Sunday, 26 April 2009

Ashes Of American Flags

With a few screeners in hand, I'll be trying to get in some early reviews of films playing at this year's Hot Docs Film Festival in Toronto (April 30 - May 10).

I get it now. I think I finally get Wilco.

I've read much praise of the band over the years (starting from their early days branching out of alt-country darlings Uncle Tupelo) and even though I own one of their albums (2002's "Yankee Hotel Foxtrot"), I haven't really had too much of an opinion of them. The few listens I gave to YHF never yielded much for me and I only had vague memories of odd pacing and long moments of quiet.

But seeing a band perform live - even if it's just on your TV screen - can change your mind pretty quick. As a matter of fact, by the third song of Brendan Canty and Christoph Green's concert documentary of the band, I was fully converted. That single song (the wonderful "Handshake Drugs") pretty much encapsulates the band's qualities as shown throughout the rest of the music presented in the film. The opening bars of the song, for example, seem to jump right into a chorus-like melody (and an odd one at that) and it takes awhile to adjust to the flow of the song. Within less than a minute though, it feels completely natural and fits the song snugly. Since I had not heard most of these songs before, this was not an uncommon feeling during the 90 minute run time and I loved seeing how the songs would grow from these sometimes hesitant beginnings. The band's country influences pop up over and over again, though usually in more subtle ways, and there's also a strong vibe coming straight from The Band - particularly during "The Late Greats" and "Kingpin" at the Tipitina's show.

Jeff Tweedy's rough, slightly thin vocals appear to be packed with life-experience and feel somewhat like negotiating a mine field. There's just a slight tension I couldn't escape while he sang that felt like a specific lyric or entry to a chorus could trigger an emotional barrage. Guitarist Nels Cline also seemed ready to burst due to his almost apoplectic guitar playing. On the flip side were the steady melodic bass lines of John Stirratt and the infectious (and also very sweaty) drumming of Glenn Kotche. Another repeated characteristic was for occasional walls of noise to erupt while the melody and structure of the song underneath continued unabated.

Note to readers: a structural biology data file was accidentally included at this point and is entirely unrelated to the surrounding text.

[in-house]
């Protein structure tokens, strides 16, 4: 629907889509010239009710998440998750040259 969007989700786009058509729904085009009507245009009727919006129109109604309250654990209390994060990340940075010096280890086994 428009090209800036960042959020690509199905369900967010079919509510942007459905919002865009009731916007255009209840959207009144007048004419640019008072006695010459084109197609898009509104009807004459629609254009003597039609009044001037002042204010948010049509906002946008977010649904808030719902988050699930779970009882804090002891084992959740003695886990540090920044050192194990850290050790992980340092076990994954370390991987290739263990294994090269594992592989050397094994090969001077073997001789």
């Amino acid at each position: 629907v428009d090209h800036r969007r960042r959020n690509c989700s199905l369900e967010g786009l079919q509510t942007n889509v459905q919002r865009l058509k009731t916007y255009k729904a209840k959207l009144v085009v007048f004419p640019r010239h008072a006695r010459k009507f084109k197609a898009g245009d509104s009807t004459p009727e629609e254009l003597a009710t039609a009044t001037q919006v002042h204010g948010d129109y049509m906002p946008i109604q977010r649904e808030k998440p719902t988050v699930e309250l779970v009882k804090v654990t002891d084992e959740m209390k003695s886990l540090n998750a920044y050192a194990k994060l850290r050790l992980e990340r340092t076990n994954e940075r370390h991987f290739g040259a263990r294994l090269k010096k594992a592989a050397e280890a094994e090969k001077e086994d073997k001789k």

The film doesn't break new ground as a concert documentary, but when it does everything this well you likely won't care. It lets the band play - every song is played start to finish with no interruptions - and you get a good feel for each band member's contributions. The camera work is dynamic and feels pretty spontaneous giving additional energy to the performances (and no goofy special effects thrown in either). The tour lands us in Tulsa, New Orleans, Mobile, Nashville and Washington D.C. with about 3 songs per location and it never makes you wait for long periods of time between songs.

That makes the "road" sections of the film pretty short, but they excel in several different ways. The cinematography is lovely (it won a Best Cinematography award at the Big Sky Film Festival) as we see highways, countryside and small towns pass by. There's a certain feeling from the film that much of what they are experiencing is slowly slipping away - whether it's due to greater success and bigger halls for the band itself or the slow erosion of small town life they see as they travel. Tweedy handles most of the interview portions and all the little bits of information we learn about the band and its members are usually interesting and unique without being cliche. My favourite of these are the comments about drummer Kotche's impending fatherhood for the first time. His approach is to research and read as much as possible about parenting, but Tweedy warns him that the child will more than likely be a Cecil Taylor clone and be a master improviser that you can't really prepare for anyway.

I can't imagine long time Wilco fans not loving this film, but hopefully it also helps expand the reach of their music. I'm pretty glad it finally got to my ears.

Here's the trailer:

"Ashes Of American Flags" screens:

  • Friday May 8th at 9:15 (Bloor Cinema)
  • Saturday May 9th 4:30 (The Royal Cinema)


James McNally said...

Looking forward to this one, even though I wouldn't call myself a die-hard fan. I LOVED LOVED LOVED Sam Jones's documentary I Am Trying To Break Your Heart (2002), which you should definitely check out now.

Bob Turnbull said...

Oh man, you bet I'm going to find "I Am Trying To Break Your Heart". It's actually been on my list for awhile, but has vaulted near the top now.

Darren said...


I've always hoped that a concert I attended would be captured in a great rock-n-roll documentary, so I'm thrilled with Ashes of American Flags. The "on the road" portions of the film romanticize somewhat smalltown America, but I really love seeing my part of the country from their point of view.

And, Bob, you're right -- As great as the Wilco studio albums are, it takes seeing them live to get why, in my opinion, they're the best rock band in the world right now. I saw them again two weeks ago and they didn't disappoint.

Bob Turnbull said...

I can't wait until they come back up to Toronto - since you saw them two weeks ago, I assume they are on tour...Must check dates...

That's awesome you saw them at the Nashville show. I'm gonna freeze frame my way through that section of the film to try to spot you.

They do paint a certain picture of the small towns, but I can't blame their perception of it. I actually wouldn't have minded to hear more...